Grand Prix 500
Main Motorcycle: '99 Legend TT
Join Date: Nov 2015
Location: North Alabama, USA
sintered bronze (rock) fuel filters
I am new to triumphs and this board, but with my recently acquired Legend TT, I am going thru it to get it running up to my standards. I am an old hotrod and racer.
A significant number of the universal inline filters I am seeing referenced on the internet motorcycle sites and on the shelfs at the motorcycle shops are of the sintered bronze (better known as 'rock') filters design.
These are very good filters, but incredibly restrictive and low flow. This means they clog very easily and quickly, as the pores get filled with particulate. They are touted as being cleanable, HOWEVER they never flow as they did when new, and get clogged quicker and quicker. the clogging debris can be miniscule sized, so the filter still looks clean.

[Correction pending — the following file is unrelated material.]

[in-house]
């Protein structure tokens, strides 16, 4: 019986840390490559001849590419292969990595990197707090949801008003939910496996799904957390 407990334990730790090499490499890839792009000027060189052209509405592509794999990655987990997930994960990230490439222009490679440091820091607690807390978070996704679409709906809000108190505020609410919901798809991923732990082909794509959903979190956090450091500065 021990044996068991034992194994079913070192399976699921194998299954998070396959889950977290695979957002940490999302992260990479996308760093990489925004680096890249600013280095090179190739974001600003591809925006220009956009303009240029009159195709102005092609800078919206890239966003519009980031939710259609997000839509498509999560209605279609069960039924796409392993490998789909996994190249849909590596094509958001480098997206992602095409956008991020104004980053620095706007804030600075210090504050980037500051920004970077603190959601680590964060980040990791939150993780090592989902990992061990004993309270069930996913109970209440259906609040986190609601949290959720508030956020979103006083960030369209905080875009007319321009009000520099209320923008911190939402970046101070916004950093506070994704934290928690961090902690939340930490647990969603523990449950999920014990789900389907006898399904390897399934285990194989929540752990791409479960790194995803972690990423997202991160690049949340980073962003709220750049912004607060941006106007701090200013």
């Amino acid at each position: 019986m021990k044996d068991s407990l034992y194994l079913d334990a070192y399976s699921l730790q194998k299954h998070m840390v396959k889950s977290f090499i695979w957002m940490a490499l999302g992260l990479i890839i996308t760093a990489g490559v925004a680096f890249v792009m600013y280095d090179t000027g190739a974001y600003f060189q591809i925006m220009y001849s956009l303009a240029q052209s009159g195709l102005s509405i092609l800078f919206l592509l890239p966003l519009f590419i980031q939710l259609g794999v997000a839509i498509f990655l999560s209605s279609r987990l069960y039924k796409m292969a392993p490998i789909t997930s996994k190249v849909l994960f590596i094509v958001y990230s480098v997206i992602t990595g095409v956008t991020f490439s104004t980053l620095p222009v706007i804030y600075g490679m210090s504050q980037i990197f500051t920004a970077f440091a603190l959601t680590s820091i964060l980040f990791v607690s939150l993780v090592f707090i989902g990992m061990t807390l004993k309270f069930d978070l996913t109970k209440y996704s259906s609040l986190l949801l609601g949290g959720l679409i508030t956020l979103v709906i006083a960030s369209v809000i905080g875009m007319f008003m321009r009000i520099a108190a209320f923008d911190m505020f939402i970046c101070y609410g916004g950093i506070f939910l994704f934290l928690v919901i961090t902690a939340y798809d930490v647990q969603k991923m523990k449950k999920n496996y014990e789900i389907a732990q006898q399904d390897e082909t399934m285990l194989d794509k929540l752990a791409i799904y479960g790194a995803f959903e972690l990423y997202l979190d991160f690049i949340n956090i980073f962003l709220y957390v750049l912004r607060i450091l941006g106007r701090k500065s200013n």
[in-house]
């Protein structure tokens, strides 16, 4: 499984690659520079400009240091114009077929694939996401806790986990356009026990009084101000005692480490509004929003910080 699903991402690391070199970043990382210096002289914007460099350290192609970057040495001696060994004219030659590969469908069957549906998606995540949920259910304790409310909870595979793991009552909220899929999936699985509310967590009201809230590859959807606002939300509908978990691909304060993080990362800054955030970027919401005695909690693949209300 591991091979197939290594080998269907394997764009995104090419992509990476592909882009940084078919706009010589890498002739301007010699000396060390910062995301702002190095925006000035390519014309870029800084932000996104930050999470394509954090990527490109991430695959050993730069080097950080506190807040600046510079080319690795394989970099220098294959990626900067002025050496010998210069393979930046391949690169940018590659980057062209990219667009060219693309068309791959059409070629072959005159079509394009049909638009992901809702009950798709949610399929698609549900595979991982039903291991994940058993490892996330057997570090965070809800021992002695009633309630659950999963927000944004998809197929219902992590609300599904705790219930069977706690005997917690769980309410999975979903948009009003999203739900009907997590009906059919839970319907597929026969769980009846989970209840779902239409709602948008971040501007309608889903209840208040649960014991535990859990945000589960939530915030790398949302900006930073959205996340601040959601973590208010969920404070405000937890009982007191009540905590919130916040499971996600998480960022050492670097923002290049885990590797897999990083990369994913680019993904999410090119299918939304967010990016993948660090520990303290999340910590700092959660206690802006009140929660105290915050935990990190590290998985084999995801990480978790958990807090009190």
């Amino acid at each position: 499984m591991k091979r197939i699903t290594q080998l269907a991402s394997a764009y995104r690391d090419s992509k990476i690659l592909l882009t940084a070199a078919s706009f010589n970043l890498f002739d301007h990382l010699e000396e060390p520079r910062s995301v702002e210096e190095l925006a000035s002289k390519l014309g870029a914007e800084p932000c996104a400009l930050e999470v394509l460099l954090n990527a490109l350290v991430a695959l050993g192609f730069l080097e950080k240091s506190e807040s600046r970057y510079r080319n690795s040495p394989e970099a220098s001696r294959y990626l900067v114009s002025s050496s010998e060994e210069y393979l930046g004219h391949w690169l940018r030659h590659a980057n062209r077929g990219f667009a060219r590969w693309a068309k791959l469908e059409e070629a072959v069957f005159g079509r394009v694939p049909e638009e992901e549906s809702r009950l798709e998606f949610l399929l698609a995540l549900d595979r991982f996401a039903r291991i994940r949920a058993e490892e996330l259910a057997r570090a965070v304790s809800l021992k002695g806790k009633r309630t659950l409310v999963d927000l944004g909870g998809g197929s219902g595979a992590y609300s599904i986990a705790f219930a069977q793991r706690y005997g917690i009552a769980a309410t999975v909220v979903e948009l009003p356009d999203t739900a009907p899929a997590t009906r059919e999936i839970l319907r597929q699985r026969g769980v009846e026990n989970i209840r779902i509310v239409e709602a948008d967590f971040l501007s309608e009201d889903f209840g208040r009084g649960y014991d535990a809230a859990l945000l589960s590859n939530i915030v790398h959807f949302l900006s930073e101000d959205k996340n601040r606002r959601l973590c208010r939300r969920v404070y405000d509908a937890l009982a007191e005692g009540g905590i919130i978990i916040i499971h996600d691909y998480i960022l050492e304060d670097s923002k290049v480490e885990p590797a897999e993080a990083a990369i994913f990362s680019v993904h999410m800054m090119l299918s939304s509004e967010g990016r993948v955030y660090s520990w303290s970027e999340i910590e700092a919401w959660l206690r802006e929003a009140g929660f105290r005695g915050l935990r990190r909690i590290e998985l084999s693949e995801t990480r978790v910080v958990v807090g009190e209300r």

In the automotive performance industry, they are steered away from. Yes, they are available at every source known to man in various, sizes, and configurations. But that does not mean they are good. Case in point, in the 70's, GM was using rock filters at the carb inlet fittings. the first thing that most people were told to do was remove the filter and install an inline paper style or screen style filter. I myself have been foiled by the rock filters on many occasions. Low flow, will do whacky things with the float level and needle response, therefore producing inconsistent idle mixture and speed tuning. And also, simply stop flow too.
SO, thats my tip, steer away from pretty anodized filters that have the bronze elements in them. Always use a screen or paper element filter, and replace it regularly. I have seen some anodized filters that utilize a paper element, I will check them out.